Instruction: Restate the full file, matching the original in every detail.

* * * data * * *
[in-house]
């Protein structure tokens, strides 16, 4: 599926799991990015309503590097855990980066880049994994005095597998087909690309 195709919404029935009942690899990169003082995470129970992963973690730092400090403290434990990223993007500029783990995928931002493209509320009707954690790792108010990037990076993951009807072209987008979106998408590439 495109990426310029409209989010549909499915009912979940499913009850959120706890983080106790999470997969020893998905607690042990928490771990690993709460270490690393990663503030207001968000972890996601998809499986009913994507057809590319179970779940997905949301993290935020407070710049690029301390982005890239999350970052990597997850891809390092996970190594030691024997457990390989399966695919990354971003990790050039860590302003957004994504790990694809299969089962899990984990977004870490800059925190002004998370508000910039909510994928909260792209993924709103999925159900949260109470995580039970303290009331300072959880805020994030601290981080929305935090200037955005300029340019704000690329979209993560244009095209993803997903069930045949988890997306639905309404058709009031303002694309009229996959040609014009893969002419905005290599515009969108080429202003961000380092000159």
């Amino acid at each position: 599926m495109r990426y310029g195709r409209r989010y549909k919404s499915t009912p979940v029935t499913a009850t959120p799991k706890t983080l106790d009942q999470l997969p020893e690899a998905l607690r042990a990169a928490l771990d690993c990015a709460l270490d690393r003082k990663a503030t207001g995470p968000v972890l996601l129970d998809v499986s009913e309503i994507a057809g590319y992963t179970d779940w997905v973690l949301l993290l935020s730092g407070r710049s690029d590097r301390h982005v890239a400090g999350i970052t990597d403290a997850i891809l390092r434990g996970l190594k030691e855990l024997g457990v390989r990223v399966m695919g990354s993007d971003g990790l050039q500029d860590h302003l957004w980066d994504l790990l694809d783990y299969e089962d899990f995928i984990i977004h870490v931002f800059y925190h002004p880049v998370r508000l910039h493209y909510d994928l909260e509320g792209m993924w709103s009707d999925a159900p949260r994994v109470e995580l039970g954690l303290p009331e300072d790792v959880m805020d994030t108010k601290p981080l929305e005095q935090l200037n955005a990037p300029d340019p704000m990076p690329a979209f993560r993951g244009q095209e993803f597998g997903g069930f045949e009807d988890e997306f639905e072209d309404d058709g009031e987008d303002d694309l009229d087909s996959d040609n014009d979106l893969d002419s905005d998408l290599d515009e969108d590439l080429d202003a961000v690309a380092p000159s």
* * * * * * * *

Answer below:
[in-house]
């Protein structure tokens, strides 16, 4: 599926799991990015309503590097855990980066880049994994005095597998087909690309 195709919404029935009942690899990169003082995470129970992963973690730092400090403290434990990223993007500029783990995928931002493209509320009707954690790792108010990037990076993951009807072209987008979106998408590439 495109990426310029409209989010549909499915009912979940499913009850959120706890983080106790999470997969020893998905607690042990928490771990690993709460270490690393990663503030207001968000972890996601998809499986009913994507057809590319179970779940997905949301993290935020407070710049690029301390982005890239999350970052990597997850891809390092996970190594030691024997457990390989399966695919990354971003990790050039860590302003957004994504790990694809299969089962899990984990977004870490800059925190002004998370508000910039909510994928909260792209993924709103999925159900949260109470995580039970303290009331300072959880805020994030601290981080929305935090200037955005300029340019704000690329979209993560244009095209993803997903069930045949988890997306639905309404058709009031303002694309009229996959040609014009893969002419905005290599515009969108080429202003961000380092000159």
């Amino acid at each position: 599926m495109r990426y310029g195709r409209r989010y549909k919404s499915t009912p979940v029935t499913a009850t959120p799991k706890t983080l106790d009942q999470l997969p020893e690899a998905l607690r042990a990169a928490l771990d690993c990015a709460l270490d690393r003082k990663a503030t207001g995470p968000v972890l996601l129970d998809v499986s009913e309503i994507a057809g590319y992963t179970d779940w997905v973690l949301l993290l935020s730092g407070r710049s690029d590097r301390h982005v890239a400090g999350i970052t990597d403290a997850i891809l390092r434990g996970l190594k030691e855990l024997g457990v390989r990223v399966m695919g990354s993007d971003g990790l050039q500029d860590h302003l957004w980066d994504l790990l694809d783990y299969e089962d899990f995928i984990i977004h870490v931002f800059y925190h002004p880049v998370r508000l910039h493209y909510d994928l909260e509320g792209m993924w709103s009707d999925a159900p949260r994994v109470e995580l039970g954690l303290p009331e300072d790792v959880m805020d994030t108010k601290p981080l929305e005095q935090l200037n955005a990037p300029d340019p704000m990076p690329a979209f993560r993951g244009q095209e993803f597998g997903g069930f045949e009807d988890e997306f639905e072209d309404d058709g009031e987008d303002d694309l009229d087909s996959d040609n014009d979106l893969d002419s905005d998408l290599d515009e969108d590439l080429d202003a961000v690309a380092p000159s």